BANGKOK (Reuters) - Lawyers filed an appeal on Monday against the conviction of two Myanmar migrant workers sentenced to death in Thailand for the 2014 murder of two British backpackers on a holiday island, another twist in a case mired in controversy and dispute.
The bodies of backpackers Hannah Witheridge and David Miller were found on a beach on Koh Tao island in September 2014. Police said Witheridge, 23, had been raped and bludgeoned to death and Miller, 24, had suffered blows to his head.
A court sentenced Myanmar migrant workers Zaw Lin and Win Zaw Htun to death after convicting them of the crime on Dec. 24 last year.
The 198-page appeal says that DNA evidence used in the case was inadmissible and had not been collected, tested, analysed or reported in accordance with internationally accepted standards, representatives of the two men said in a statement on Monday.
The appeal also states that the questioning and charging of the migrant workers was unlawful because it was done without lawyers or trusted persons present, according to the statement. Confessions, which the two later retracted, were extracted through torture or abuse, it said.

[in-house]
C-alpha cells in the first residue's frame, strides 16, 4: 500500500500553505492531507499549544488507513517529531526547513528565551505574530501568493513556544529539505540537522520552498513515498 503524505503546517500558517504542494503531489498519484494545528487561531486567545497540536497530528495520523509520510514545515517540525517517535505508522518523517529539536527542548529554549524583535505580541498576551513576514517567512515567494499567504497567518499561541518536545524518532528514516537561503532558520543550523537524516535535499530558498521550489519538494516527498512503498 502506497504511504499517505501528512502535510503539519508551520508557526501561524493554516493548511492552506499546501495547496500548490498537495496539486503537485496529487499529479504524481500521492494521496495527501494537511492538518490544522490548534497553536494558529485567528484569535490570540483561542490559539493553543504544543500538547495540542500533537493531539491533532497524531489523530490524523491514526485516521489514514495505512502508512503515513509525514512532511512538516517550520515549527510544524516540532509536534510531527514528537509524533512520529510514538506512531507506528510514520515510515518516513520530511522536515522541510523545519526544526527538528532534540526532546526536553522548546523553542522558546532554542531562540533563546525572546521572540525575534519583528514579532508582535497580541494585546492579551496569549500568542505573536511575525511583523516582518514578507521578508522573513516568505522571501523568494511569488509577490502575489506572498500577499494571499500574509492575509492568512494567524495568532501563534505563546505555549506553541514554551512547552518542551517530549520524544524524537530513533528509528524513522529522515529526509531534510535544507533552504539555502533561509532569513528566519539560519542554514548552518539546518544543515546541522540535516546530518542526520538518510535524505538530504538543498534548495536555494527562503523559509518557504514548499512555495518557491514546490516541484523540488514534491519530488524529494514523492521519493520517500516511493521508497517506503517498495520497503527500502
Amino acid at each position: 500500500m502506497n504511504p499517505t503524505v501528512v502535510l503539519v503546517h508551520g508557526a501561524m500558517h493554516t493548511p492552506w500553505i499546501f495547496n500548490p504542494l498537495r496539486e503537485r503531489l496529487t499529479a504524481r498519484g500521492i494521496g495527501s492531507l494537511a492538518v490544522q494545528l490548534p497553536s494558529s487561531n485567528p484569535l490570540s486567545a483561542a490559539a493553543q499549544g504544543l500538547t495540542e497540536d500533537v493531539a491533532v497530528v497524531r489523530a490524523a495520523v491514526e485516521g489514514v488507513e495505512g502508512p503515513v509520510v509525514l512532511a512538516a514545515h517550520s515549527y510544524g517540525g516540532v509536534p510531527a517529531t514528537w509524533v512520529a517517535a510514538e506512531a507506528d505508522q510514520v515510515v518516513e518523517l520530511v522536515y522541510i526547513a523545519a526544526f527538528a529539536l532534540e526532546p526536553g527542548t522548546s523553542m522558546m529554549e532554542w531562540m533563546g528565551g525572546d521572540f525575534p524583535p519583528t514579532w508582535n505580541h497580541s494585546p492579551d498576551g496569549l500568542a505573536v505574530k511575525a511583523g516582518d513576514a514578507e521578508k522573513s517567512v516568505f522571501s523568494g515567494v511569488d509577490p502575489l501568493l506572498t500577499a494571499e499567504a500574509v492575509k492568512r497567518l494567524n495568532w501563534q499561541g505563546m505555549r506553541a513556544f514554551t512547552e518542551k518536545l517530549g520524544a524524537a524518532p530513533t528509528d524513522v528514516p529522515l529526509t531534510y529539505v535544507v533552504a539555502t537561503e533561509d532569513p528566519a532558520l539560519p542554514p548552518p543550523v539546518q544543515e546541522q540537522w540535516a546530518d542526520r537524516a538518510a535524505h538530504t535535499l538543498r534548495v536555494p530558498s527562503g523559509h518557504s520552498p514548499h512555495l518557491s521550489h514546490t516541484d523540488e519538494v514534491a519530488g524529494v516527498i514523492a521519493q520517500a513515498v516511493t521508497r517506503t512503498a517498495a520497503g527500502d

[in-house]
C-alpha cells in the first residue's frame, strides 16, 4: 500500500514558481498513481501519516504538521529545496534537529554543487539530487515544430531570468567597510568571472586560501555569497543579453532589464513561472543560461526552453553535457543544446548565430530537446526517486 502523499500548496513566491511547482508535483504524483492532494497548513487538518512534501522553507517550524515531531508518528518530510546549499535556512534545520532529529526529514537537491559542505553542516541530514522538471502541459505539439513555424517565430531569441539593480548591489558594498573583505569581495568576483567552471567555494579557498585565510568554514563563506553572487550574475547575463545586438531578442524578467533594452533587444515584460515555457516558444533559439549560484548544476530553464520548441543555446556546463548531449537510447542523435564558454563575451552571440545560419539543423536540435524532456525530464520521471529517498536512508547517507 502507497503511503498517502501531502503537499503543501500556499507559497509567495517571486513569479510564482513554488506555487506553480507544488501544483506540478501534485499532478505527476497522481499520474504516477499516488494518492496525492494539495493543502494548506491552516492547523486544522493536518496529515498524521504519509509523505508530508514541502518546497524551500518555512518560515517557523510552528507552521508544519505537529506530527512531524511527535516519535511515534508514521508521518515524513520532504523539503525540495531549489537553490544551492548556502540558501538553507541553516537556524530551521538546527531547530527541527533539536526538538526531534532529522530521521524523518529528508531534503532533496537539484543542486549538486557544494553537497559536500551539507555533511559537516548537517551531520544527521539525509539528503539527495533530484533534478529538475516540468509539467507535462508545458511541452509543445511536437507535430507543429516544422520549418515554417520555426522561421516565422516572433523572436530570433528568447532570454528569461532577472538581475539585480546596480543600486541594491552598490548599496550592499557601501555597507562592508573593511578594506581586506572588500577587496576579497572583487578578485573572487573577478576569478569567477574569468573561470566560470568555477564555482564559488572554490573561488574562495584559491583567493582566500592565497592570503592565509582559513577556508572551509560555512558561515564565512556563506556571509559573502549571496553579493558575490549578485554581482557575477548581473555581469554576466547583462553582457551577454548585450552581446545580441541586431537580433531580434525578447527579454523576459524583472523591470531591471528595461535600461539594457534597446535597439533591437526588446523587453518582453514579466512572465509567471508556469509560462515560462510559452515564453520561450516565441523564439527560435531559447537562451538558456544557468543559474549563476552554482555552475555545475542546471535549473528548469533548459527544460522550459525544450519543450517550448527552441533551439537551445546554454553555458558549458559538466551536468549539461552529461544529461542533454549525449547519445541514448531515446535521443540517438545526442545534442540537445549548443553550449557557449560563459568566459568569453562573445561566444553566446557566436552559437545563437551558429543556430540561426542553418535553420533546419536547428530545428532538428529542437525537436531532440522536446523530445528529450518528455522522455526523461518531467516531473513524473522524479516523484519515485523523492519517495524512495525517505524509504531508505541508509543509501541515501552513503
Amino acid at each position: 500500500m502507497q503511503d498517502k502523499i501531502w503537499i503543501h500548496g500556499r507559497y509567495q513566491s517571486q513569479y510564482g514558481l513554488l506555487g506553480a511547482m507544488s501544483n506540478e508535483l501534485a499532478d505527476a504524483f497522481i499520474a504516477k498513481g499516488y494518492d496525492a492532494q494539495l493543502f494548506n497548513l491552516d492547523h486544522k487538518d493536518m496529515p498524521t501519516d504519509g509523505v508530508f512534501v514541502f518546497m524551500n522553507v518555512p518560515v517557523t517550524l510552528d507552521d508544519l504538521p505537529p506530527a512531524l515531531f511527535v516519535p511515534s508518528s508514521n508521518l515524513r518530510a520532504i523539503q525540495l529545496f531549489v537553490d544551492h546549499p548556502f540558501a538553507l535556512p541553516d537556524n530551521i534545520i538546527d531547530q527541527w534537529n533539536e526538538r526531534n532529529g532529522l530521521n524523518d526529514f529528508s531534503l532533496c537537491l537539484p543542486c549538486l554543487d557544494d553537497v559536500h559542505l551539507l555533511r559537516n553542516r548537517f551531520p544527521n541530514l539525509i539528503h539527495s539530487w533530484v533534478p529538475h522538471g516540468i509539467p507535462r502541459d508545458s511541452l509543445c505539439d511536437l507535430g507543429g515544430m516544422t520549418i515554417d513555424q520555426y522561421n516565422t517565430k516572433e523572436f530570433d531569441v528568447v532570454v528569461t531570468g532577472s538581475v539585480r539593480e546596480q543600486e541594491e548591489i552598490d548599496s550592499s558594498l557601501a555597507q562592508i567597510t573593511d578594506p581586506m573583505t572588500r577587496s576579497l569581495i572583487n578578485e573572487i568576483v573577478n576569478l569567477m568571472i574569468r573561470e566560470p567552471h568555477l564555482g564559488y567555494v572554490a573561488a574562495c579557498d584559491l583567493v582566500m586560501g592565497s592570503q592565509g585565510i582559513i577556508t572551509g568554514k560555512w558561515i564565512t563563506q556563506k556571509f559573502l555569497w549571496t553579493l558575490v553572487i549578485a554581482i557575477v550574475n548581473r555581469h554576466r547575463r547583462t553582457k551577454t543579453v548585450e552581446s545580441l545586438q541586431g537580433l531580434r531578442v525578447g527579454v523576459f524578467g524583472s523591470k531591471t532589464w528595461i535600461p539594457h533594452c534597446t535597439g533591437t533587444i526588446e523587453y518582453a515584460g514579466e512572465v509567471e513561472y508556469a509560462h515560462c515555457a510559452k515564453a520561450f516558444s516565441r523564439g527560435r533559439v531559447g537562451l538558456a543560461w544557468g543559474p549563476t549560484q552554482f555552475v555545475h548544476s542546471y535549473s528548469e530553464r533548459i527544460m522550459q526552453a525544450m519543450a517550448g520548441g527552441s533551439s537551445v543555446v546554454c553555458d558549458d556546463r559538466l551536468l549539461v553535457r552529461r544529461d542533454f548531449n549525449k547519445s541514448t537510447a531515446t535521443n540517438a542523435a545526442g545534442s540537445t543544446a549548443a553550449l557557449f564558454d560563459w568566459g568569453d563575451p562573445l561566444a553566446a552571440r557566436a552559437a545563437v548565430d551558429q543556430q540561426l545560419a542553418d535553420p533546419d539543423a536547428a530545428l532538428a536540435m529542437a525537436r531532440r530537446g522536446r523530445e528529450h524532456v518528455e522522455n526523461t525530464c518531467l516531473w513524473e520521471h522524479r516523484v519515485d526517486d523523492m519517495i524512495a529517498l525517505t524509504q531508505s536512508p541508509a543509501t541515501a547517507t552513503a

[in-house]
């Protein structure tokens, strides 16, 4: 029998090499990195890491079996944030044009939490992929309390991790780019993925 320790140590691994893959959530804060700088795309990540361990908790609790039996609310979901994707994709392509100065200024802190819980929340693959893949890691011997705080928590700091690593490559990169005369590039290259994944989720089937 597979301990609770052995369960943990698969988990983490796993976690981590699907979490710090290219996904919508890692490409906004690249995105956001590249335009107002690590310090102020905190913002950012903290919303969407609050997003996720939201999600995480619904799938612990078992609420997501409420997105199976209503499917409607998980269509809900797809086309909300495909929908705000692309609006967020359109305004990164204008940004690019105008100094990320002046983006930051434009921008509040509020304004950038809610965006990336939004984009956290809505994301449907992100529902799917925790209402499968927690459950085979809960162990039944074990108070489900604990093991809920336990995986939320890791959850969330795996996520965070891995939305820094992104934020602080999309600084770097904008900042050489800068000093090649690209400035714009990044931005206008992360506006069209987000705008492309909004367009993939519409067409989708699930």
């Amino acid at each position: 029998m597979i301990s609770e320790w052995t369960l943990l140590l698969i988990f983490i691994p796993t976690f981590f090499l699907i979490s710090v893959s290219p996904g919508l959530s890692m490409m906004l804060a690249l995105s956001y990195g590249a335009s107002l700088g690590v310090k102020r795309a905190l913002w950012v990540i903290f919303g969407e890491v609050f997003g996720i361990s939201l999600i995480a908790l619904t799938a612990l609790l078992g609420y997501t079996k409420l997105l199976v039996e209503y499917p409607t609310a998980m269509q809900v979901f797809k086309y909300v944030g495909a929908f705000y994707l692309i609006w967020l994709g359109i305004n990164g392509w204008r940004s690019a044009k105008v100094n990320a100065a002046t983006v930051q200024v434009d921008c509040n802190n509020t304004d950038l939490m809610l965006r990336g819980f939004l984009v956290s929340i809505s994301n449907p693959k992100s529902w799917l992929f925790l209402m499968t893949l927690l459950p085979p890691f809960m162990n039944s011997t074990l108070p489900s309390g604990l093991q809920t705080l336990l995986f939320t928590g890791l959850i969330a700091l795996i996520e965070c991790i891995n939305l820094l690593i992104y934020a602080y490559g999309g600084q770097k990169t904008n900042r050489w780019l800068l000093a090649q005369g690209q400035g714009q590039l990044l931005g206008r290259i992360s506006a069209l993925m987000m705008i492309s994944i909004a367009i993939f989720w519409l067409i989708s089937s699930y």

The Thai police have denied mishandling the evidence or that confessions were extracted under duress.
The mothers of the two Myanmar men accompanied the lawyers to court on Monday after visiting their sons on death row in a prison near Bangkok at the weekend, the statement said.
“We have submitted this to the appeal court so they can understand more, so they can see the importance on how death sentence decision needs to be perfectly clear,” Nakhon Chompuchat, the defence team’s head lawyer, told Reuters.
“We don’t have new evidence, we are basing this on evidence that was presented earlier,” he said.
The court would likely rule on the appeal in 2017, he said.
Thai police drew widespread domestic and international criticism for their handling of the case and the evidence. Protests erupted in neighbouring Myanmar after the verdict, with many people there believing the two workers were scapegoats.
Writing by Pairat Temphairojana; Editing by Simon Webb and Paul Tait